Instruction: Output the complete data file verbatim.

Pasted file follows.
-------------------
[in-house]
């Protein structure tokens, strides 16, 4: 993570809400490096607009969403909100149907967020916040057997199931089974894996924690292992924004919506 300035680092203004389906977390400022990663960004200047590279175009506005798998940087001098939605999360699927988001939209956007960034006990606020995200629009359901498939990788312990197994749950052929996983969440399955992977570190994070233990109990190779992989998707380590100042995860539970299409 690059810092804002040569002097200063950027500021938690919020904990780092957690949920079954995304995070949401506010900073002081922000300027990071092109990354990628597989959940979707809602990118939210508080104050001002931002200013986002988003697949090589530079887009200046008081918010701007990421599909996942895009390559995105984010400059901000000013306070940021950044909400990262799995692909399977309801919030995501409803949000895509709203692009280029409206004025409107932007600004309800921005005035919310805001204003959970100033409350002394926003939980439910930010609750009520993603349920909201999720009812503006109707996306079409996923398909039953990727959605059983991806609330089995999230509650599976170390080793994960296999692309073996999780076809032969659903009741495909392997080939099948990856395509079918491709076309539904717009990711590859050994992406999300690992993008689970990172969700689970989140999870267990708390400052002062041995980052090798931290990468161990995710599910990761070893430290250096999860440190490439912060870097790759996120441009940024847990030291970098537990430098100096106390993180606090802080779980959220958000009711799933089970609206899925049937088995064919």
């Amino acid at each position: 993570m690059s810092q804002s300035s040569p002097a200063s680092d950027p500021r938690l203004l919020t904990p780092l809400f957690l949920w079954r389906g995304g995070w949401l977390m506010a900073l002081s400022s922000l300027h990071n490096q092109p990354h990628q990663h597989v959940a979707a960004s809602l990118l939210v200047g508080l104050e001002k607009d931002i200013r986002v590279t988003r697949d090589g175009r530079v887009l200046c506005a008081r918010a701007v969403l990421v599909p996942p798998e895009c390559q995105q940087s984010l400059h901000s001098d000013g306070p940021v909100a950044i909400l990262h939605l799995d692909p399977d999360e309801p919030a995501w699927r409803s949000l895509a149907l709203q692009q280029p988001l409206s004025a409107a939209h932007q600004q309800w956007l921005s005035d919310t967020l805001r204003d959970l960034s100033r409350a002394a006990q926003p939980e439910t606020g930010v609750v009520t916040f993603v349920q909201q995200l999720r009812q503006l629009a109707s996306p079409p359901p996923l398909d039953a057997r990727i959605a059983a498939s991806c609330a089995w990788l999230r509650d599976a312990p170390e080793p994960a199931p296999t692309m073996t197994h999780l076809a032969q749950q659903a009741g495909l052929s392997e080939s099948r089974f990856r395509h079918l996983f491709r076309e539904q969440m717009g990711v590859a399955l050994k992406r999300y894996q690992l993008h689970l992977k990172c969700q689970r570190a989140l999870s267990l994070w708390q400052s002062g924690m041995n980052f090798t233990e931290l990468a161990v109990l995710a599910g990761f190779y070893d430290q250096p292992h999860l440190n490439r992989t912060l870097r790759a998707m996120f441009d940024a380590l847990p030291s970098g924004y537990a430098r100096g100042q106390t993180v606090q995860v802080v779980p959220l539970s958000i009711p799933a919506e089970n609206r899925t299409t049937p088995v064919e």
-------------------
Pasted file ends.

[in-house]
């Protein structure tokens, strides 16, 4: 993570809400490096607009969403909100149907967020916040057997199931089974894996924690292992924004919506 300035680092203004389906977390400022990663960004200047590279175009506005798998940087001098939605999360699927988001939209956007960034006990606020995200629009359901498939990788312990197994749950052929996983969440399955992977570190994070233990109990190779992989998707380590100042995860539970299409 690059810092804002040569002097200063950027500021938690919020904990780092957690949920079954995304995070949401506010900073002081922000300027990071092109990354990628597989959940979707809602990118939210508080104050001002931002200013986002988003697949090589530079887009200046008081918010701007990421599909996942895009390559995105984010400059901000000013306070940021950044909400990262799995692909399977309801919030995501409803949000895509709203692009280029409206004025409107932007600004309800921005005035919310805001204003959970100033409350002394926003939980439910930010609750009520993603349920909201999720009812503006109707996306079409996923398909039953990727959605059983991806609330089995999230509650599976170390080793994960296999692309073996999780076809032969659903009741495909392997080939099948990856395509079918491709076309539904717009990711590859050994992406999300690992993008689970990172969700689970989140999870267990708390400052002062041995980052090798931290990468161990995710599910990761070893430290250096999860440190490439912060870097790759996120441009940024847990030291970098537990430098100096106390993180606090802080779980959220958000009711799933089970609206899925049937088995064919």
């Amino acid at each position: 993570m690059s810092q804002s300035s040569p002097a200063s680092d950027p500021r938690l203004l919020t904990p780092l809400f957690l949920w079954r389906g995304g995070w949401l977390m506010a900073l002081s400022s922000l300027h990071n490096q092109p990354h990628q990663h597989v959940a979707a960004s809602l990118l939210v200047g508080l104050e001002k607009d931002i200013r986002v590279t988003r697949d090589g175009r530079v887009l200046c506005a008081r918010a701007v969403l990421v599909p996942p798998e895009c390559q995105q940087s984010l400059h901000s001098d000013g306070p940021v909100a950044i909400l990262h939605l799995d692909p399977d999360e309801p919030a995501w699927r409803s949000l895509a149907l709203q692009q280029p988001l409206s004025a409107a939209h932007q600004q309800w956007l921005s005035d919310t967020l805001r204003d959970l960034s100033r409350a002394a006990q926003p939980e439910t606020g930010v609750v009520t916040f993603v349920q909201q995200l999720r009812q503006l629009a109707s996306p079409p359901p996923l398909d039953a057997r990727i959605a059983a498939s991806c609330a089995w990788l999230r509650d599976a312990p170390e080793p994960a199931p296999t692309m073996t197994h999780l076809a032969q749950q659903a009741g495909l052929s392997e080939s099948r089974f990856r395509h079918l996983f491709r076309e539904q969440m717009g990711v590859a399955l050994k992406r999300y894996q690992l993008h689970l992977k990172c969700q689970r570190a989140l999870s267990l994070w708390q400052s002062g924690m041995n980052f090798t233990e931290l990468a161990v109990l995710a599910g990761f190779y070893d430290q250096p292992h999860l440190n490439r992989t912060l870097r790759a998707m996120f441009d940024a380590l847990p030291s970098g924004y537990a430098r100096g100042q106390t993180v606090q995860v802080v779980p959220l539970s958000i009711p799933a919506e089970n609206r899925t299409t049937p088995v064919e």